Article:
Tuesday, May 7, 2013

After: Nineteen Stories of Apocalypse and Dystopia edited by Ellen Datlow and Terri Windling


This is an ARC I received last summer at BEA, and I got to meet Ellen Datlow, one of the editors!


I started reading it in February, put it in my master bathroom, for when I took bubble baths.  And then I finished the last few stories on Saturday finally.  It's not that it was bad, it just was only for reading at certain times.  Actually there were many stories I did like, and many that were okay, and a few that I didn't like.  These are stories basically told to show what happens right after the big event that causes the dystopian or apocalyptic stories that we read.  I guess it makes sense that stories by authors I'd already read and loved would be some of my favorites.  To make this a positive review, I'm going to talk about a few of my favorites in this anthology.

First is After the Cure by Carrie Ryan.  Ryan's books are zombie stories, The Forest of Hands and Teeth, The Dead Tossed Waves, The Dark and Hollow Places.  And this story takes place after they figure a cure for the zombies, so I would assume after the other books maybe?  It is the story of a girl who was cured.  She comes back and they give her father's house house, which is located outside of town.  That's a good thing, as people are still not trusting of the cured.  For example, school.  She's still about 16, so when she goes back to high school, she is put in segregated classes along with the other "cured".  We get a look into what caused it, as the main character sees on tv video footage of it as it all began.  She does have a boy named James who befriends her, he knew her before.  He's one of few that give her a chance.  All alone in her cabin in the woods, she can feel the uncured when they run around at night, and she has the strong urge to join them.  It's about her struggle with that, fitting in, and how she decides to deal with those urges and move on with her "normal" life.  I got to meet Carrie Ryan at Romantic Times Convention this past weekend!


My second favorite was The Other Elder by Beth Revis.  She is the author of the Across the Universe series.  I liked this one too as it gave us a bit of background on the Elders from the stories.  We learn even more about how they are raised, and more about what life is like for the Feeder level.  They talk about the rules the Elder must follow, and we see when one Eldest leaves, and an Elder takes his place.  This Elder sees video of what the ship was like before the Feeder level people became the way they are as we learn in the series.  When I got to meet Beth Revis at the RT Convention this past weekend, I asked her what I wondered the whole time I read this story, is the Elder in this the one in the full length novels?  And she wouldn't tell me!  Such a (wonderfully) maddening author!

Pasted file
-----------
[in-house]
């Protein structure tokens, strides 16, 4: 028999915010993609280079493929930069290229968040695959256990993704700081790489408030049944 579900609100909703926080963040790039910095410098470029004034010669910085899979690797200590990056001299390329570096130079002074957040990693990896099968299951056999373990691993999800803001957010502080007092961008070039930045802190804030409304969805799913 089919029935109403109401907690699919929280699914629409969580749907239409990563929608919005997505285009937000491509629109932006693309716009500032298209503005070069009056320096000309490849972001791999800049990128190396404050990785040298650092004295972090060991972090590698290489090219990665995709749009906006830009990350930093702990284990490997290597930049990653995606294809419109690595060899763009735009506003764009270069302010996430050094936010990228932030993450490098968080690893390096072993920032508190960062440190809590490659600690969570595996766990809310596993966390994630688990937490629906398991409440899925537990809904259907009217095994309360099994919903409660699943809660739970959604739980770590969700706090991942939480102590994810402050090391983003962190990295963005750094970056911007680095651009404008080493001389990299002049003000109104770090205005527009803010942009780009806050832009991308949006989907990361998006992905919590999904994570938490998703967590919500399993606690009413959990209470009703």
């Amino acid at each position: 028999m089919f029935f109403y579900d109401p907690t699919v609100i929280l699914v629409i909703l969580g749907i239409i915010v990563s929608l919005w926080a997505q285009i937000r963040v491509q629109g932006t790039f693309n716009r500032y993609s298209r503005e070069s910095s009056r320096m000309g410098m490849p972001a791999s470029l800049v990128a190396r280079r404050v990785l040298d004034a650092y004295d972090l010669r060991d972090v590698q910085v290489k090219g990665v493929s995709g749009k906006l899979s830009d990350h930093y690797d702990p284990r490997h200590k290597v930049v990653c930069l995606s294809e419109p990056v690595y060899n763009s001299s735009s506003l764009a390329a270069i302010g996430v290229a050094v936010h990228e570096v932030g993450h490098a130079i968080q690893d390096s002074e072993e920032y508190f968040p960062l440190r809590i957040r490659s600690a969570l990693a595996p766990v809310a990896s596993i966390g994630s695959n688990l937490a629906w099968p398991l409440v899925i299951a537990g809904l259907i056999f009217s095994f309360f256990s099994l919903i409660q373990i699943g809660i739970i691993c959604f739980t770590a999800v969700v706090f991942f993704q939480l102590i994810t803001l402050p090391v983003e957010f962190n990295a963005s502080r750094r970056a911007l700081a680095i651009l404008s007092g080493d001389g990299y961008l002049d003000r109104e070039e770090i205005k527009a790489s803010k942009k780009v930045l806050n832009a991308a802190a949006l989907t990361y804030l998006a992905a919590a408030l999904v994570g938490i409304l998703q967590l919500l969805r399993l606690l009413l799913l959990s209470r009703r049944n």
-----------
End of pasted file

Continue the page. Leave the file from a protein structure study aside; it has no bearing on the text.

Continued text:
The third story that really stood out to me was Faint Heart by Sarah Rees Brennan.  This was a story about a dystopian society, that in order to prevent the crime and violence, they must give the young, angry, disadvantaged men who were the cause of these things something to fight for, and eliminate the ones that didn't win.  So they had a bit of a real Survivor/minotaur and the maze task to complete.  And what did they win?  Why they would win the hand of the most beautiful woman in the kingdom, the princess.  How did they know she was the most beautiful?  Well, they created her.  All unmarried men must compete to win her hand, unless they were able to be pardoned somehow, usually the upper level men.  And so every time it was time to have a new princess, they created the exact same woman, again and again.  I loved this story, and while we don't really know who will win her, mainly because she decided to fight for herself to be free, it left you hanging, but in a good way!  I'd love the author to keep writing this one.  I also got to meet Sarah Rees Brennan at the convention, and I just fell in love with her!  Besides her Irish accent, my favorite accent in the whole world, she was just such a perky, funny person.  


The last story that I really liked and am going to talk about is Rust With Wings by Steven Gould.  I really liked one of his novels called Wildside.  This is a very sci-fi story.  We don't know exactly where they come from, no real background given.  But there are bugs that eat metal.  Any metal, and just destroy it, cars, buildings, even metal inside people's bodies, pacemakers, fillings, braces, etc.  The family is trying to escape them, and must figure a way to get away and even to hide the father who has a pacemaker I believe.  I liked this story, and would love to read more of it.  What's weird is that the bugs are staying in the southwest area of America, for some reason they don't travel outside of that area.  So again, lots of questions and things that could definitely make for a longer story.

I won't list the ones that I didn't like, I'll leave you to decide which ones you like on your own!

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